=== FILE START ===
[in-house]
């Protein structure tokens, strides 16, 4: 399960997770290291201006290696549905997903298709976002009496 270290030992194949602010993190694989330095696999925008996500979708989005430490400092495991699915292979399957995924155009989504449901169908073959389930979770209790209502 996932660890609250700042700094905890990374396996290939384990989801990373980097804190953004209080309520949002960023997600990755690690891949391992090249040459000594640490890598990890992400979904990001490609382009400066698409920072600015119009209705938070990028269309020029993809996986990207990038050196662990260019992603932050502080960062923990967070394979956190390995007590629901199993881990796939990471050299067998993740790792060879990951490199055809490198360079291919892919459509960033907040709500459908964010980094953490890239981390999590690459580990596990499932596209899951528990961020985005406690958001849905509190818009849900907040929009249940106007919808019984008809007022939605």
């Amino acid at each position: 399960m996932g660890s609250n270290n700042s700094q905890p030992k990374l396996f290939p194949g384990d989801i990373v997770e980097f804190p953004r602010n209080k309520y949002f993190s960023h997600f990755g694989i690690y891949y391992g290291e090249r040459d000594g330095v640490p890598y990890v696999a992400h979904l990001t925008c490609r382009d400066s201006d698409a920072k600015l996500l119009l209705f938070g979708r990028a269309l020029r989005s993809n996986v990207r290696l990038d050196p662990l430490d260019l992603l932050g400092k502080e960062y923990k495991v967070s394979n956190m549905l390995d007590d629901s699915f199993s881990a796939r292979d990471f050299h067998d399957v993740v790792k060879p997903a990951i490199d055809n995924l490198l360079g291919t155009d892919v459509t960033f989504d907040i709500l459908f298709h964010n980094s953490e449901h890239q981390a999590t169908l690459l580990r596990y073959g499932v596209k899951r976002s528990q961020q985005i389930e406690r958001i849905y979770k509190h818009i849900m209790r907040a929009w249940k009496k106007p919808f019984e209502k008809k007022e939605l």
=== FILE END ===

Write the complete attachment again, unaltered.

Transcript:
[in-house]
């Protein structure tokens, strides 16, 4: 399960997770290291201006290696549905997903298709976002009496 270290030992194949602010993190694989330095696999925008996500979708989005430490400092495991699915292979399957995924155009989504449901169908073959389930979770209790209502 996932660890609250700042700094905890990374396996290939384990989801990373980097804190953004209080309520949002960023997600990755690690891949391992090249040459000594640490890598990890992400979904990001490609382009400066698409920072600015119009209705938070990028269309020029993809996986990207990038050196662990260019992603932050502080960062923990967070394979956190390995007590629901199993881990796939990471050299067998993740790792060879990951490199055809490198360079291919892919459509960033907040709500459908964010980094953490890239981390999590690459580990596990499932596209899951528990961020985005406690958001849905509190818009849900907040929009249940106007919808019984008809007022939605």
């Amino acid at each position: 399960m996932g660890s609250n270290n700042s700094q905890p030992k990374l396996f290939p194949g384990d989801i990373v997770e980097f804190p953004r602010n209080k309520y949002f993190s960023h997600f990755g694989i690690y891949y391992g290291e090249r040459d000594g330095v640490p890598y990890v696999a992400h979904l990001t925008c490609r382009d400066s201006d698409a920072k600015l996500l119009l209705f938070g979708r990028a269309l020029r989005s993809n996986v990207r290696l990038d050196p662990l430490d260019l992603l932050g400092k502080e960062y923990k495991v967070s394979n956190m549905l390995d007590d629901s699915f199993s881990a796939r292979d990471f050299h067998d399957v993740v790792k060879p997903a990951i490199d055809n995924l490198l360079g291919t155009d892919v459509t960033f989504d907040i709500l459908f298709h964010n980094s953490e449901h890239q981390a999590t169908l690459l580990r596990y073959g499932v596209k899951r976002s528990q961020q985005i389930e406690r958001i849905y979770k509190h818009i849900m209790r907040a929009w249940k009496k106007p919808f019984e209502k008809k007022e939605l």